The Skeleton Coast 2010


A must do in Namibia is the Skeleton Coast Park one of the world’s last great wildernesses. Many parts are still yet unexplored and definitely untamed but at the same time many parts are accessible and extraordinarily beautiful. We were excited to be visiting a place that has changed so little since the first explorers got stranded here along the craggy and dangerous coastline. A Swedish explorer John Anderson declared – “Death would be a preferable punishment to such a country” although the area was inhabited by Sandlopers who foraged the coastline for fish, seals and dead whales. Still doesn’t say much for the place though.

For over 500years ships have come to an abrupt end along this coast line as the currents and tides smashed and battered their ships along the jagged rocks. To this day it is inhabited only be tourists and daytime fishermen as the weather is both very unpredictable and very variable. After Etsoha we booted it down to a small campsite that we thought was close to the park entrance. We enjoyed a lovely evening there around a campfire and a beautiful blanket of bright stars. Up early the next morning we had to drive around 150km to get to the entrance of the park but driving there was through some amazing rocky hills and gorges.

Upon entering the park (4200km on the clock), the landscape changed and we were greeted to some of the biggest dunes I had ever seen. The weather changed from hot and sunny to cool and damp also a mist was rolling in. It was almost scenery you’d expect to find on Mars, vast dunes stretching out for miles and miles. We followed the road down to the coast line and then followed it up as far as we could manage in one day. To our right banked massive dunes and weathered shingled hillsides and to our left was dramatic sweeping coastline, constantly pounded by large breaking waves. It was the first time we had seen the Atlantic Ocean in over 2 years and it was still as cold as ever! Driving for hours on mud roads we saw the landscape unfold before us the weather had truly sculpted a dreamscape of natural wonders. Over 100 million years ago great glaciers had formed massive gorges and deposited huge boulder rumbles which are still here today.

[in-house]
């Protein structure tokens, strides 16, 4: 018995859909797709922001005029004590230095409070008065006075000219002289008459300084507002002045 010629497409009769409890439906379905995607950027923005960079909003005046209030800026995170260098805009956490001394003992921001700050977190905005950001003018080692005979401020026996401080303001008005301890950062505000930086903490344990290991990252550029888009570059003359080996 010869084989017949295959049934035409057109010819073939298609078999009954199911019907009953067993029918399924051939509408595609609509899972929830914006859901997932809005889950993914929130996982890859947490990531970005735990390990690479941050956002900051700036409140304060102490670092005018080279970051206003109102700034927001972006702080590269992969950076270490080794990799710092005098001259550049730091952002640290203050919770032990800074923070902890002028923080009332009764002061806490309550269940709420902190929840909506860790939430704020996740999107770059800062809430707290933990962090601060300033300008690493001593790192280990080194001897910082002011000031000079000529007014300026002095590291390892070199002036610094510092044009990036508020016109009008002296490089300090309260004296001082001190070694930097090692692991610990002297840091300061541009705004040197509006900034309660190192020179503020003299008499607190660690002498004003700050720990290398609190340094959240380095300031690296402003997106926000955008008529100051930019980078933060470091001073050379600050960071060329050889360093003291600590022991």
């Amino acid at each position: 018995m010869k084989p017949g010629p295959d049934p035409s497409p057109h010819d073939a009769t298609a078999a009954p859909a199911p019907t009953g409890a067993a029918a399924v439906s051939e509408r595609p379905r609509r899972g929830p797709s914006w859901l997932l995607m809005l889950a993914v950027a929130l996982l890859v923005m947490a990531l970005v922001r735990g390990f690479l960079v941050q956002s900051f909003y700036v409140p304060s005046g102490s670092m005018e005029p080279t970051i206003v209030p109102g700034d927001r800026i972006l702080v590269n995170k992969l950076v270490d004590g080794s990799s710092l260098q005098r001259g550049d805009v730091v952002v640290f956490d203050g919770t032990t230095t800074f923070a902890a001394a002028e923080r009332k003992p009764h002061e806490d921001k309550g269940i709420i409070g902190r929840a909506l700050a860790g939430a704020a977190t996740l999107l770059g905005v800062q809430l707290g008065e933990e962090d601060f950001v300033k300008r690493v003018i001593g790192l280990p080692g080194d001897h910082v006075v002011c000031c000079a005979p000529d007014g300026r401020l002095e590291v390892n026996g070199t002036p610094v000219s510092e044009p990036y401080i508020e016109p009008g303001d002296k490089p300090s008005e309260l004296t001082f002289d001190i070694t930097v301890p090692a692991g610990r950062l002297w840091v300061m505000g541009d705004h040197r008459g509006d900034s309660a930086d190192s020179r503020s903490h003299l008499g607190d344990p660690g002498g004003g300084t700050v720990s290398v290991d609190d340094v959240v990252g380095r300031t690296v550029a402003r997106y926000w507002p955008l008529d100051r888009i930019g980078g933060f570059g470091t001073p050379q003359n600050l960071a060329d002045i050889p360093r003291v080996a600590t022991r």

We left the road briefly to venture up one of these hills to get a good view of the land around us. After 45 mins of climbing we made it to the top to be greeted by the formidable coastline and impressive dune sculptures the wind had formed around the park. On the way down we managed to find the tracks of what looked like a Lion (they were certainly big enough) around some bones which made us walk a little quicker as we had only seen 3 people in the last 6 hours!! We had the park of 16,000km² pretty much to ourselves, no other vehicles on the road, but we still hadn’t seen any ship wrecks yet. We had driven up to a point beyond Terrace Bay (the last place of any inhabitants) and it was mid afternoon and we had to head back. We booted the last bit of the journey back down the coastline to the Ugab River Entrance to get out and on our way down we saw our first ship wreck. A weathered old boat lying in the sands showed us the force of the ocean or the stupidity of the captain! We had enjoyed a number of good and beautiful drives in Africa already but this was one of the best. You can’t really fully explain the beauty of such a barren landscape but it was immense. It’s hard to capture the vastness and withered surroundings on camera or through words but the park was amazing and so untouched that it felt like being on another planet. We felt like explorers as we hardly saw anyone all day. The distances we huge but well worth it and I don’t think I’ll ever see such landscape like that ever again. We exited the park through some of the most impressive gates i have ever seen and struggled to make it to Swakopmund before nightfall so we pitched up our 4×4 in a cold and windy campsite not more than 50m from the shore so we could get our last taste of the harsh Skeleton coast.

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